“Agriculture, as a whole, rose up and said enough is enough,” said Steve Verett, the Executive Vice President of the Plains Cotton Growers.
As Congress prepares to vote on a budget agreement that includes cuts to a key component of the farm safety net, Larry Combest, the former chairman of the House Committee on Agriculture and the Select Committee on Intelligence, makes clear to lawmakers what is at stake if it comes to pass.
Without any consultation with America’s farmers, or apparently even elected leaders from rural America, a handful of lawmakers fast-tracked a new budget proposal that would decimate crop insurance.
The full-scale reality of what American farmers are up against when it comes to competing with foreign treasuries rather than foreign farmers was the topic of a hearing at the House Committee on Agriculture this week.
“2011 was a game changer. It altered the lives of all of us in production agriculture,” explained Rick Kellison, the project director of the Texas Alliance for Water Conservation (TAWC), during a farm tour near Lubbock, Texas where the Southwest Council of Agribusiness (SWCA) convened its annual meeting last week.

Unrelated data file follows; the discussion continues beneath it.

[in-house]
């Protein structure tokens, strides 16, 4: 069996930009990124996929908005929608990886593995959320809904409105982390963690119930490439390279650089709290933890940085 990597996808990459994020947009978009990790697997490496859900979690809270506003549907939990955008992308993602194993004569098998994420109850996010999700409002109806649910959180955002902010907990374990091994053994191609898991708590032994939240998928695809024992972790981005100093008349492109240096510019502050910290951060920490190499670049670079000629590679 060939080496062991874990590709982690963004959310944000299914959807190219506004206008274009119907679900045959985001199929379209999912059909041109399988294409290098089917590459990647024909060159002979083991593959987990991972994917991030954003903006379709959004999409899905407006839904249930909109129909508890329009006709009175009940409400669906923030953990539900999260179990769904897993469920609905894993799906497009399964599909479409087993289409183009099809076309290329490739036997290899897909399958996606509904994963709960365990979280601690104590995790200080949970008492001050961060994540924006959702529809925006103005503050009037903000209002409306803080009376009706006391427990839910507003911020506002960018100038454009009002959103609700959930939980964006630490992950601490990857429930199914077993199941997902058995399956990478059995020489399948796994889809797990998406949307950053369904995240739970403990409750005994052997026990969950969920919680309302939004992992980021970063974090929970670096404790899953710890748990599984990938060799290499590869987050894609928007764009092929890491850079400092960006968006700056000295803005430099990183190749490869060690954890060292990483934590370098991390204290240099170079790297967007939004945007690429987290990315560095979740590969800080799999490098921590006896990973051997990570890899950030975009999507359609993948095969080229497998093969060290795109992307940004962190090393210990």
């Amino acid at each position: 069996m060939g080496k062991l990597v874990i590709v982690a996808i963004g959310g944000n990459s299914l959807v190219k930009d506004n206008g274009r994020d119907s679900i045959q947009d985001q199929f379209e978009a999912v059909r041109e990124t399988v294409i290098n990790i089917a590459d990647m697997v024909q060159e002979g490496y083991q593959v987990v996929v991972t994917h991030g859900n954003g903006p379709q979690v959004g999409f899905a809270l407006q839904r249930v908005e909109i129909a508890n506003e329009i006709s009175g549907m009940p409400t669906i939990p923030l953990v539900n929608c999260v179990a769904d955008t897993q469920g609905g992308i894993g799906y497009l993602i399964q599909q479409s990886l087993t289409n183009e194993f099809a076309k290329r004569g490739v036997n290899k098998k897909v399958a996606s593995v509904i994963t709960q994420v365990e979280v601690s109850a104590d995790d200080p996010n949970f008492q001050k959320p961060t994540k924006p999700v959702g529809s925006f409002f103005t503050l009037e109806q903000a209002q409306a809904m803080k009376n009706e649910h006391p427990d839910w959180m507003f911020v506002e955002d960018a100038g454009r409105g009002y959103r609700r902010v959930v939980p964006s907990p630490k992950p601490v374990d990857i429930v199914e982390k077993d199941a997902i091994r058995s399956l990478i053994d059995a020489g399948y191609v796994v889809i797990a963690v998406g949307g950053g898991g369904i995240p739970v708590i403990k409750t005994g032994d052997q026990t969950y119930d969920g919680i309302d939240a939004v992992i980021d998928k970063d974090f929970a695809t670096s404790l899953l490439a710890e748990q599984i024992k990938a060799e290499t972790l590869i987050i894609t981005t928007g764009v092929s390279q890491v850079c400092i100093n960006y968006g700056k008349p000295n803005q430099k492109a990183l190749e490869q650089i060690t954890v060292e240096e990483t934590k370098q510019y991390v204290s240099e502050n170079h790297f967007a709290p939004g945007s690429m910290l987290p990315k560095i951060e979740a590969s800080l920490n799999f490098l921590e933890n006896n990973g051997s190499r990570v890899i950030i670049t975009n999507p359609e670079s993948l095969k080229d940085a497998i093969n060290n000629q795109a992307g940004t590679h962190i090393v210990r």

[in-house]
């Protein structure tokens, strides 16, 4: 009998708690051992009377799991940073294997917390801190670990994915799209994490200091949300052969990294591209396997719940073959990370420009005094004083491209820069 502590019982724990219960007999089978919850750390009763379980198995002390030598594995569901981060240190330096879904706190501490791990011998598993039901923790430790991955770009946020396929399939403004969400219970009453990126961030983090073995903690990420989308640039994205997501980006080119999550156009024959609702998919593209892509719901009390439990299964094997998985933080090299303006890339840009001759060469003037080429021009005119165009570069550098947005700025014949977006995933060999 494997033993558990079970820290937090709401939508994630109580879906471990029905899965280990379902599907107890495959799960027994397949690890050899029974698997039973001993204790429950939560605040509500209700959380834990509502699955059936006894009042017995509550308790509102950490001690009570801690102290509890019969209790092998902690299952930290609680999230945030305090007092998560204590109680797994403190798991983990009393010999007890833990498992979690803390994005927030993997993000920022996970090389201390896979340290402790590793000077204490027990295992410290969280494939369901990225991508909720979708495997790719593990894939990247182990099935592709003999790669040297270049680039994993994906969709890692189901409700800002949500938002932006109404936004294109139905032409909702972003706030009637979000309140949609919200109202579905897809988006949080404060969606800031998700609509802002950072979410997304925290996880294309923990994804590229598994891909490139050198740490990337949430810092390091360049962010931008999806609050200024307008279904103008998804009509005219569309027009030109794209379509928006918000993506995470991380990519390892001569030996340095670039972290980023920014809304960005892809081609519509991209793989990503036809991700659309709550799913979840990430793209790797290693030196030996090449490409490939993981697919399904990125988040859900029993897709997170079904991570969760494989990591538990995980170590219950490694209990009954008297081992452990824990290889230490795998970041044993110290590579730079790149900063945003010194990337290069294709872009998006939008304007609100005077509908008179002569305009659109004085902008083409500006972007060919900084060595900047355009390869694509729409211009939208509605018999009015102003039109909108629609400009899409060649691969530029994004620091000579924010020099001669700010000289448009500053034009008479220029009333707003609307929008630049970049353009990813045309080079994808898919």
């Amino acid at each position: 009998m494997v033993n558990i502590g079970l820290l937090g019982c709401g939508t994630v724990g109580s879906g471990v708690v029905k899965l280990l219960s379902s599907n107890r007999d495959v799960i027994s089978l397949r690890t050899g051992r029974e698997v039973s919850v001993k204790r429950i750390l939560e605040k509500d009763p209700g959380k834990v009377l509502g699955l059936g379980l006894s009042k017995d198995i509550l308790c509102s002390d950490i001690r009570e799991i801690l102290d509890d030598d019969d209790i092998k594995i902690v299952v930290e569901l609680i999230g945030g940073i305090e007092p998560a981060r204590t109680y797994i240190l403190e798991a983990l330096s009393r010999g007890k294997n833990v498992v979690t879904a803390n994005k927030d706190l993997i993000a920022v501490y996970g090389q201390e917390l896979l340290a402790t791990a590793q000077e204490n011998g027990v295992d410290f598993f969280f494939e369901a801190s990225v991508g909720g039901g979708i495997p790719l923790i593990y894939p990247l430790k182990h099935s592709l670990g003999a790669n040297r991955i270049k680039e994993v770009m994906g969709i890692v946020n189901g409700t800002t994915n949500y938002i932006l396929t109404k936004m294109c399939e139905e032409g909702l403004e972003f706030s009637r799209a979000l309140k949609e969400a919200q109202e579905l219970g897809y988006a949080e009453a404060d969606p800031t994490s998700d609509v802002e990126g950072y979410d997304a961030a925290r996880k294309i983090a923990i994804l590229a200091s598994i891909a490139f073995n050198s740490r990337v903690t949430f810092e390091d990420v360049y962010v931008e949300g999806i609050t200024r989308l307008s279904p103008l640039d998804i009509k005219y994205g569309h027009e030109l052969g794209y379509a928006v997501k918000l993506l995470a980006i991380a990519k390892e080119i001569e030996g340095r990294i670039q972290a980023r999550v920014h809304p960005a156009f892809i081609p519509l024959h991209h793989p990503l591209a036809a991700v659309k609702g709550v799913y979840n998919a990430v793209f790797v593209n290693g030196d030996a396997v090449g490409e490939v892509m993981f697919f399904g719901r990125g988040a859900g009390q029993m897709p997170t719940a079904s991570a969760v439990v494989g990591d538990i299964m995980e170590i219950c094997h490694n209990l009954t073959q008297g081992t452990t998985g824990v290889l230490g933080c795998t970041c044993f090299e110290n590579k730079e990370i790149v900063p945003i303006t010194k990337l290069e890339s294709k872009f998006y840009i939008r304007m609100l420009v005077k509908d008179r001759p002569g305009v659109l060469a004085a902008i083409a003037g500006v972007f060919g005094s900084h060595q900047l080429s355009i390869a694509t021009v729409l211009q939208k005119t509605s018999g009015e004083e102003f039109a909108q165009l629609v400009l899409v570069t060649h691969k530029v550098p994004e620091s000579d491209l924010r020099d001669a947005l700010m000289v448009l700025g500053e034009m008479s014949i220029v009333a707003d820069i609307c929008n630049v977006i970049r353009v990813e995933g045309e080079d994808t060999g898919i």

The next few years very well may be defining for the future outlook of agriculture. And the whole world has a lot riding on the outcome.
Protecting our farms is good economic policy and it is critical to the health and safety of our nation. As the proud representative of the First District of Michigan, I will do everything I can to ensure that my farmers have a voice in the decisions made in Washington.
The importance of crop insurance to meet the needs of a growing world population took center stage this week in Kansas City as agricultural leaders from more than 30 countries gathered for the International Association of Agricultural Production Insurers (AIAG) to learn more about the American system.